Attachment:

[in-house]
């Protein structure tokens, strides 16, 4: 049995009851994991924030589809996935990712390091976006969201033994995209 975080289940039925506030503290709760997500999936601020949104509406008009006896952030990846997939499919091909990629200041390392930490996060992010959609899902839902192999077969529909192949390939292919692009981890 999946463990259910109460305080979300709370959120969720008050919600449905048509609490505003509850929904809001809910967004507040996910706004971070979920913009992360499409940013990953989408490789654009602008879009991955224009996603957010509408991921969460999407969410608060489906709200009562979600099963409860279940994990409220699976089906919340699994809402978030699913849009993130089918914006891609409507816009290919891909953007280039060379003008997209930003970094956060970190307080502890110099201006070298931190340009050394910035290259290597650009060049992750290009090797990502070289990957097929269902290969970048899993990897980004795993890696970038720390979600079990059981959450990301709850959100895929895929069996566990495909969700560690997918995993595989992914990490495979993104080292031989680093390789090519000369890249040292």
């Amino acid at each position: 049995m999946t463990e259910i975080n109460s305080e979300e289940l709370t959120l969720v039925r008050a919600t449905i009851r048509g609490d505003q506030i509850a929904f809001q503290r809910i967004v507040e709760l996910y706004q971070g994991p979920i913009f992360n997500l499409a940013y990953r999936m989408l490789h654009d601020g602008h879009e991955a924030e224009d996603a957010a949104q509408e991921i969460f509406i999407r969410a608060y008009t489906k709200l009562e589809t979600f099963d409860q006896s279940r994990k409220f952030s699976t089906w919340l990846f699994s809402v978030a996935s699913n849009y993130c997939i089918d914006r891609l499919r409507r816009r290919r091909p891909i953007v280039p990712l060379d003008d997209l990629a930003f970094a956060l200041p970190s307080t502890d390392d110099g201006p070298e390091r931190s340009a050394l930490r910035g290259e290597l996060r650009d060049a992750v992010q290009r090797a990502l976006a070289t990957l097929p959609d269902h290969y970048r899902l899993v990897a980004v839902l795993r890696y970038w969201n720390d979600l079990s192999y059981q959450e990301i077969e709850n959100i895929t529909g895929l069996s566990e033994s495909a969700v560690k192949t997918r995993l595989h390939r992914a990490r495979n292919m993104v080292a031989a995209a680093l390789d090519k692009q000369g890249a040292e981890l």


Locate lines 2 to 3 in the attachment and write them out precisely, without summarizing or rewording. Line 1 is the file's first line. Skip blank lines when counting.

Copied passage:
């Protein structure tokens, strides 16, 4: 049995009851994991924030589809996935990712390091976006969201033994995209 975080289940039925506030503290709760997500999936601020949104509406008009006896952030990846997939499919091909990629200041390392930490996060992010959609899902839902192999077969529909192949390939292919692009981890 999946463990259910109460305080979300709370959120969720008050919600449905048509609490505003509850929904809001809910967004507040996910706004971070979920913009992360499409940013990953989408490789654009602008879009991955224009996603957010509408991921969460999407969410608060489906709200009562979600099963409860279940994990409220699976089906919340699994809402978030699913849009993130089918914006891609409507816009290919891909953007280039060379003008997209930003970094956060970190307080502890110099201006070298931190340009050394910035290259290597650009060049992750290009090797990502070289990957097929269902290969970048899993990897980004795993890696970038720390979600079990059981959450990301709850959100895929895929069996566990495909969700560690997918995993595989992914990490495979993104080292031989680093390789090519000369890249040292």
């Amino acid at each position: 049995m999946t463990e259910i975080n109460s305080e979300e289940l709370t959120l969720v039925r008050a919600t449905i009851r048509g609490d505003q506030i509850a929904f809001q503290r809910i967004v507040e709760l996910y706004q971070g994991p979920i913009f992360n997500l499409a940013y990953r999936m989408l490789h654009d601020g602008h879009e991955a924030e224009d996603a957010a949104q509408e991921i969460f509406i999407r969410a608060y008009t489906k709200l009562e589809t979600f099963d409860q006896s279940r994990k409220f952030s699976t089906w919340l990846f699994s809402v978030a996935s699913n849009y993130c997939i089918d914006r891609l499919r409507r816009r290919r091909p891909i953007v280039p990712l060379d003008d997209l990629a930003f970094a956060l200041p970190s307080t502890d390392d110099g201006p070298e390091r931190s340009a050394l930490r910035g290259e290597l996060r650009d060049a992750v992010q290009r090797a990502l976006a070289t990957l097929p959609d269902h290969y970048r899902l899993v990897a980004v839902l795993r890696y970038w969201n720390d979600l079990s192999y059981q959450e990301i077969e709850n959100i895929t529909g895929l069996s566990e033994s495909a969700v560690k192949t997918r995993l595989h390939r992914a990490r495979n292919m993104v080292a031989a995209a680093l390789d090519k692009q000369g890249a040292e981890l």